Missouri River Adventure

"The expedition was a life changing experience… as cliché as that is, it’s cliché for a reason. When you put yourself for 3 weeks in a totally foreign environment, even if you’re comfortable with it, it’s still a shock. You are going to change and you are going to learn a lot.”

–Molly, MWS student


Challenge yourself on one of the state’s iconic rivers and experience Montana’s prairie ecosystem in a unique way canoeing the wild and scenic Missouri River and exploring on foot remote areas of the Missouri Breaks. This unparalleled expedition provides an opportunity to learn and practice MWS core curriculum and outdoor skills while developing leadership on land and water. As you explore this historical corridor with your team you will also learn about prairie restoration, wildlife management, and the essential roles of public and private lands in northcentral Montana.



Expedition Overview

Dates: June 16 - 30, 2017
Age: 14 - 16 years old
Group size: Max 10 students/2 instructors
Length: 15 days

Tuition: $3,000

Questions? Email Us.

15 days paddling canoes and exploring riverside canyons and plateaus by foot 

Additional Resources Enroll Now

Expedition Highlights

  • Hiking in the remote Missouri River Breaks
  • Canoeing the Wild and Scenic Missouri River
  • Paddle through the stunning White Cliffs of the Missouri
  • Explore the iconic Hole-in-the-Wall
  • Visit historic sites along the river corridor
  • Backcountry service project
  • Abundant wildlife

Expedition Description

The Missouri River Adventure provides multiple forms of adventure and opportunities to develop technical skills and personal growth. During this 15-day expedition, students will gain new communication and decision-making skills while traveling as a group through remote sections of northcentral Montana. They will develop canoeing, backpacking and wilderness travel proficiency, while learning about conservation efforts on the great northern plains surrounding the river corridor. This expedition is buoyed in history as students travel to historical Blackfeet, Gros Ventre and Assiniboine camp sites and follow in the paddle stokes of Lewis and Clark's Corps of Discovery. Students will be immersed in a powerful natural classroom and will participate in engaging lessons ranging from place-based ecology and history to the current land use issues in northcentral Montana. For more information about MWS core curriculum and expedition progression see Expedition Life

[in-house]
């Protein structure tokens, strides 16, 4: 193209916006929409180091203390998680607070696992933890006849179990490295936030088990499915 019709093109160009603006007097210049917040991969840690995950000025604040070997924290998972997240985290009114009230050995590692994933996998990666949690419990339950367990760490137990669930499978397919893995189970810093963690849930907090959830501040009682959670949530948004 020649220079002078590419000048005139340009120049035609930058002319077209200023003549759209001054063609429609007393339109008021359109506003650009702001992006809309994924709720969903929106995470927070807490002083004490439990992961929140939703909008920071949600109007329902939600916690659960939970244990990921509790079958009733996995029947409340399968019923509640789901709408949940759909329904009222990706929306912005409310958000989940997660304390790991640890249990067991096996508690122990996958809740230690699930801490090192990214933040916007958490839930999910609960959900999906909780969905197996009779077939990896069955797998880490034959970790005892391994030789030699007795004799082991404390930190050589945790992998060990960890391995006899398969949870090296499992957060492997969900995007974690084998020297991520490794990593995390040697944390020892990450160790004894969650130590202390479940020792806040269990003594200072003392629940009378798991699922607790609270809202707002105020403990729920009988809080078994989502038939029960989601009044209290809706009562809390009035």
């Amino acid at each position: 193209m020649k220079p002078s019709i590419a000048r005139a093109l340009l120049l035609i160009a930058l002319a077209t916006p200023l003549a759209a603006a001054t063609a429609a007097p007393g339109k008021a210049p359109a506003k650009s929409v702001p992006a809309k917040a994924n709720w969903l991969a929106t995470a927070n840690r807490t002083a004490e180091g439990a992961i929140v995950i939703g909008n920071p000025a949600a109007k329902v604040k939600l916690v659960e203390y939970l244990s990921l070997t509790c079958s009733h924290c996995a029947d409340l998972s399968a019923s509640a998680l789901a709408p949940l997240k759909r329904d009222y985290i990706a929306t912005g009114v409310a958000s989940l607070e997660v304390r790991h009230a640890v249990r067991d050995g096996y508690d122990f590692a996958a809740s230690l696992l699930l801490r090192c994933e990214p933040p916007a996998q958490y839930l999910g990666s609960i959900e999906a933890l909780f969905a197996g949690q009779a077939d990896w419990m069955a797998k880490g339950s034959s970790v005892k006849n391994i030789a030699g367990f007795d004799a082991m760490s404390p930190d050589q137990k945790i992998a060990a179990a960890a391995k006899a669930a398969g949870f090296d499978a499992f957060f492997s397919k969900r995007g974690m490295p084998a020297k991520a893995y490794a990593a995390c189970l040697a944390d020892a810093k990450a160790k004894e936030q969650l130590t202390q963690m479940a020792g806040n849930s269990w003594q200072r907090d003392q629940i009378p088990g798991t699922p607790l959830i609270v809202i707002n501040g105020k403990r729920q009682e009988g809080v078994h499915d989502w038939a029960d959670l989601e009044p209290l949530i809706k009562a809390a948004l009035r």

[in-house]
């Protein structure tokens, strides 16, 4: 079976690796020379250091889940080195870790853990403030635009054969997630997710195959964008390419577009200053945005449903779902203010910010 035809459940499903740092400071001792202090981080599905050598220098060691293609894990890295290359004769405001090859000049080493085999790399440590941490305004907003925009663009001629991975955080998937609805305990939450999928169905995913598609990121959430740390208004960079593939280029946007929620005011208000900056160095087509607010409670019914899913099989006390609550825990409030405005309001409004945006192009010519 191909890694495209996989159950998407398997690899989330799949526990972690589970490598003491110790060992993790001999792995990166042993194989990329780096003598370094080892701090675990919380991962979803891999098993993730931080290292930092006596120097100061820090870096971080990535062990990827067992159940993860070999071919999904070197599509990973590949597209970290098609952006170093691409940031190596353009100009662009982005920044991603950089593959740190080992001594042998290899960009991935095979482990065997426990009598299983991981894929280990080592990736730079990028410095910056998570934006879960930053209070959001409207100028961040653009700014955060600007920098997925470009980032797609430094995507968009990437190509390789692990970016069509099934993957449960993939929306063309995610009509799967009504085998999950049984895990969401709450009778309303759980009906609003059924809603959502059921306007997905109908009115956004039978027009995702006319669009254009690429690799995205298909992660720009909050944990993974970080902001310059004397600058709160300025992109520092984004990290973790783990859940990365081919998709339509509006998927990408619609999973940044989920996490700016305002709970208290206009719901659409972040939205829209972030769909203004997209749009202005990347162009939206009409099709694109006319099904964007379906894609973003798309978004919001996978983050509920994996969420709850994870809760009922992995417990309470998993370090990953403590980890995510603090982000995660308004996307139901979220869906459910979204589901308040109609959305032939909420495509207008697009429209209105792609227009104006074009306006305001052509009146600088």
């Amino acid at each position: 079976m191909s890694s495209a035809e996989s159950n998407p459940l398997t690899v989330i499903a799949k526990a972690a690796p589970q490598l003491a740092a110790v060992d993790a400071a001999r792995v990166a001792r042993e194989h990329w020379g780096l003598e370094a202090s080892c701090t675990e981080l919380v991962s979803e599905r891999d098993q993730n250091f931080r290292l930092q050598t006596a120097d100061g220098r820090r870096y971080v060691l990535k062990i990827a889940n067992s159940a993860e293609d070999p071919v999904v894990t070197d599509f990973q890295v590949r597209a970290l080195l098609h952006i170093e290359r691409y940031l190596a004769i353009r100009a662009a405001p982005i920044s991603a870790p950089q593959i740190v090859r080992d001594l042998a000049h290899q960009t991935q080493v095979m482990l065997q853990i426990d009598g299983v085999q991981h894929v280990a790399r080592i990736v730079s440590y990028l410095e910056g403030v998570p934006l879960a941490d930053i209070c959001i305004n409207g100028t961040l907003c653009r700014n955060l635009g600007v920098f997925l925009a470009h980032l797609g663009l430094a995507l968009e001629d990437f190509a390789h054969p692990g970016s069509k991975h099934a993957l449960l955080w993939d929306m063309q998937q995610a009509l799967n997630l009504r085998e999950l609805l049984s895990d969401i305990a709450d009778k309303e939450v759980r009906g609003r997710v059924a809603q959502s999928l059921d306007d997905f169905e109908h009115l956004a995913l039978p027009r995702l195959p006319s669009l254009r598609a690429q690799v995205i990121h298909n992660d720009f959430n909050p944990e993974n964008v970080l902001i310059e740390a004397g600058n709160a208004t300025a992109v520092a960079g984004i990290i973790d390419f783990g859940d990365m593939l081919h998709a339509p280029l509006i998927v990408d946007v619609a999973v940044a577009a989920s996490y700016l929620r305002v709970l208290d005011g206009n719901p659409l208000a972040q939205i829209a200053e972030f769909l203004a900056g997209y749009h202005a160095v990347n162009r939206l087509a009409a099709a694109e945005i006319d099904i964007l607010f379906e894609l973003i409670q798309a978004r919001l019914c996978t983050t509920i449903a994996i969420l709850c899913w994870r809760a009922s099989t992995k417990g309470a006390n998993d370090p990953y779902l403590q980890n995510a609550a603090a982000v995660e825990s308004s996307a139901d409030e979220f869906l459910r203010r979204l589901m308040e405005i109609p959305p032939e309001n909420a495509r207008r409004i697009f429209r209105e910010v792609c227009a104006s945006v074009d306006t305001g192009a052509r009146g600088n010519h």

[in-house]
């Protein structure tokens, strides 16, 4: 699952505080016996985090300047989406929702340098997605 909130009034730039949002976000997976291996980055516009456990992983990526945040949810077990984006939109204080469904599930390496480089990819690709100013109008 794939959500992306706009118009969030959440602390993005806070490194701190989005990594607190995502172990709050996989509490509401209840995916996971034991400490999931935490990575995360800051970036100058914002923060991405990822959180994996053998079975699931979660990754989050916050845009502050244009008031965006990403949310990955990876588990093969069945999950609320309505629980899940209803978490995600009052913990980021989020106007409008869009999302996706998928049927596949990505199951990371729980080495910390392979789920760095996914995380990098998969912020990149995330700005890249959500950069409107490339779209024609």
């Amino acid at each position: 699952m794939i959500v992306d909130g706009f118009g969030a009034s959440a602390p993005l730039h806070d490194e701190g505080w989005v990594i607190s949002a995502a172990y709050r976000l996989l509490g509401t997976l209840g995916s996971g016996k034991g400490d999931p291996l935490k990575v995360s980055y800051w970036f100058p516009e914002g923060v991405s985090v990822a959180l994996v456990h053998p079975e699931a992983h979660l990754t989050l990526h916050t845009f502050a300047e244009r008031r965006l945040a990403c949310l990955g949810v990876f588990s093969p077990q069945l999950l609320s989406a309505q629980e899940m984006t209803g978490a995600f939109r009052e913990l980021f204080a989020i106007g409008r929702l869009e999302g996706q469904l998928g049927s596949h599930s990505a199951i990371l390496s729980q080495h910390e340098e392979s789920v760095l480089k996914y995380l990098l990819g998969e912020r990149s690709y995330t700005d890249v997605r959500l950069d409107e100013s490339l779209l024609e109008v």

Expedition Objectives and Learning Outcomes

Backcountry camping and navigation skills
  • Use safe backcountry kitchen practices to cook nutritious meals on a camp stove or fire
  • Demonstrate an ability to select an appropriate campsite and set up a shelter while minimizing the impact on the ecosystem
  • Understand and demonstrate how to stay healthy, warm, and comfortable in the backcountry
  • Understand and demonstrate techniques for camping and traveling in bear habitat
  • Use various navigation and route-finding tools and methods for on and off trail travel
  • Travel efficiently in the river environment using map and compass skills
Teamwork and communication skills
  • Learn positive communication skills with diverse group members to create a healthy community, build trust, and make sound decisions in the backcountry together
  • Develop an expedition philosophy, apply it to the course, and understand how it can transfer back to the student’s home environment

Risk management and wilderness based decision making
  • Opportunity for Certification in Wilderness First Aid course through Aerie Backcountry Medicine
  • Backcountry hazard evaluation and risk reduction guidelines and tools
  • Learn to collaboratively make decisions in remote environments that prioritizes individuals and group safety
Conservation Ethic
  • Use basic observational and interpretive skills to demonstrate an understanding and respect for the natural environment
  • Discuss the history, facts and potential solutions to pertinent environmental and social issues affecting the wilderness and public lands in the expedition area
  • Reflect upon and discuss the conveyance of wilderness conservation ethics into personal life and build a capacity for commitment and stewardship to wild places
  • Develop comprehensive understanding of Leave No Trace© ethics and apply them during the expedition
Technical Skills

Canoe paddling skills

  • Packing and securing equipment in a canoe for multiple weeks of travel
  • Canoe control and paddling stokes
  • Reading water and understanding large river hydrology
  • Endurance techniques for long distance paddling
  • Canoe rescue and capsize drill experience
Service Project
  • Work with public land managers or local conservation groups to accomplish projects that improve or protect wildlife habitat or ecosystems
Missouri river specific curriculum
  • Discuss the indigenous people who call the Missouri River corridor home and reflect on their historical and cultural contribution to the region
  • Study the journals of Lewis and Clark and identify and articulate the Corps of Discovery’s historical significance
  • Learn about conservation efforts on the Great Plains and the controversy surrounding the reintroduction of Bison
  • Identify the different types of land managers (private/public/tribal) and how that shapes land use in the Great Plains.